Your BMI Has More To Do With Nature Than Nurture

A new study has found that obesity is “transmitted” through genes, not environment

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Sep 03, 2016 at 10:00 AM ET

A person’s obesity has less to do with how she was raised than with the genes she inherited, according to a new study.

About 36 percent of Americans are obese, which is often accompanied by health problems like diabetes, heart disease, and liver problems. That can have economic effects, too, since it’s expensive to treat chronic illnesses like these and they can prevent patients from working.

So, naturally, scientists have been looking for what causes it. Studies have shown that it’s likely a combination of many factors, some of which people can control (their eating and exercise habits, where they live) and some they can’t (their emotions, their income). Scientists have suspected that genes play a much larger role than previously thought in regulating a person’s body mass index (BMI), a common measurement of the amount of body fat based on a person’s height and weight. Most studies, usually conducted on sets of identical twins in which one is obese and the other is not, point to the interaction of several dozen genes that affect a person’s BMI.

This study, published online on August 23 in the journal Economic And Human Biology, takes a different approach. The researchers compared health data from 250 adopted children ages 12-17 and their non-biological parents (the data was part of a large dataset, called the National Health Interview Survey, collected every year by the Centers for Disease Control and Prevention). Using the height and weight of the kids and parents, the researchers calculated the BMI of each and they determined that there was no relationship between an adult’s obesity and that of an adopted child. Those findings suggest that genetics, not environment, are the reason that obesity can be transmitted between generations. Data from step-children and step-parents corroborated the conclusion.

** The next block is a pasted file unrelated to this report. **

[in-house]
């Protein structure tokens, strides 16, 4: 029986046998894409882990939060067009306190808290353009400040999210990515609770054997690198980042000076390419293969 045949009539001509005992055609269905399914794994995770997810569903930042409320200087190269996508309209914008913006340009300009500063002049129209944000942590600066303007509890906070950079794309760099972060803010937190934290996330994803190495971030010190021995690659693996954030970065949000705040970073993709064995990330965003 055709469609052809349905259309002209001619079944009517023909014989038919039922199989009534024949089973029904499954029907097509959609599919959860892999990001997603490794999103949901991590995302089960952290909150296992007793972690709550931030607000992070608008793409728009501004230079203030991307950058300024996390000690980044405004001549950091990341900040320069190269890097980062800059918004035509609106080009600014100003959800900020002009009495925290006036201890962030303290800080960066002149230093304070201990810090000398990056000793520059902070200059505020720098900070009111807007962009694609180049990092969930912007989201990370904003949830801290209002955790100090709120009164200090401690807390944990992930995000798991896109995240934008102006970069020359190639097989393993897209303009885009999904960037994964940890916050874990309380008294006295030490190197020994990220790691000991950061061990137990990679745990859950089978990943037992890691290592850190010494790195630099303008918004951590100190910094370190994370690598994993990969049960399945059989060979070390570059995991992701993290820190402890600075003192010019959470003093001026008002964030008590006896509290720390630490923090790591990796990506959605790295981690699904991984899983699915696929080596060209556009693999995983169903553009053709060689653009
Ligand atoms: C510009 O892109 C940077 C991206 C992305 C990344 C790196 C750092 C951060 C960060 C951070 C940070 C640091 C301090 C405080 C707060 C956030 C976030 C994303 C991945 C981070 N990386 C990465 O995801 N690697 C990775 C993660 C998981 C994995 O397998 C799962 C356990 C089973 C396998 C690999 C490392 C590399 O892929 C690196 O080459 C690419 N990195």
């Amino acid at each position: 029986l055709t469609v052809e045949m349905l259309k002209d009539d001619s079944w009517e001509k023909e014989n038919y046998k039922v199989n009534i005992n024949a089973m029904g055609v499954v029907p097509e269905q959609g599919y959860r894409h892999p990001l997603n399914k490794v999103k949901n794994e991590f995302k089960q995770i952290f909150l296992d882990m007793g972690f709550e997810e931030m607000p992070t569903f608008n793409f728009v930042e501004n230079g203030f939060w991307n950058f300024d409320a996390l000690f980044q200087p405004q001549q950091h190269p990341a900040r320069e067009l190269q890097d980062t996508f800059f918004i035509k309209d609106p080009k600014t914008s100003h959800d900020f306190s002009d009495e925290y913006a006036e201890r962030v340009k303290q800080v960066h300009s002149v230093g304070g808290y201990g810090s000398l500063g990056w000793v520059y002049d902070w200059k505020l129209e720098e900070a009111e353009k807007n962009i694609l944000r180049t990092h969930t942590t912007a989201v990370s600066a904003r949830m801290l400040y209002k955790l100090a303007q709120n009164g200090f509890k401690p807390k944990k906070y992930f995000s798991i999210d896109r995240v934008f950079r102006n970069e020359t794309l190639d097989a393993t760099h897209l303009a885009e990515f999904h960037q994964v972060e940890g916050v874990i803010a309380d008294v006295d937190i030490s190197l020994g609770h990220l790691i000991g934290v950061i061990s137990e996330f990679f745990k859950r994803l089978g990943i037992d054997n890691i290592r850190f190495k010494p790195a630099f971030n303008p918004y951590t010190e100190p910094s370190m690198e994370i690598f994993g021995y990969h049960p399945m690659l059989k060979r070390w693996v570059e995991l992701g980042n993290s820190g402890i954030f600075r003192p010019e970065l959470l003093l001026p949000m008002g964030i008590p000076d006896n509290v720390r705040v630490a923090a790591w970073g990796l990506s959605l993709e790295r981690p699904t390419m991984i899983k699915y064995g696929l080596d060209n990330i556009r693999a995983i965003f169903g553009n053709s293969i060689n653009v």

That’s not to say a person’s environment isn’t important in determining whether or not someone is obese, the study authors write. And genes aren’t divorced from behavior—genetics can make people more likely to grab carrots than chips, and enjoy running instead of dreading it. Genes are simply more powerful in transmitting obesity between generations. And that can provide some explanation for why kids tend to make about the same amount as their parents, economist and study author Timothy Classen told Vocativ in an email. Kids are less economically mobile if they have to pay to treat aspects of obesity, as their parents did.

It’s hard to know what sorts of public health initiatives can come from this, Classen said. People aren’t too keen on the idea of doctors targeting people with a genetic predisposition to obesity, and genes can’t explain why obesity has become so much more prevalent over the past three decades.

What’s clear is that a person can still be thin despite a genetic predisposition towards obesity—many other studies have shown that behavioral or medical interventions can work to keep the BMI under control. And genetically-predisposed parents can still pass good habits on to their kids. So while bad genes might be an explanation for why a person is overweight, they unfortunately offer a weak excuse.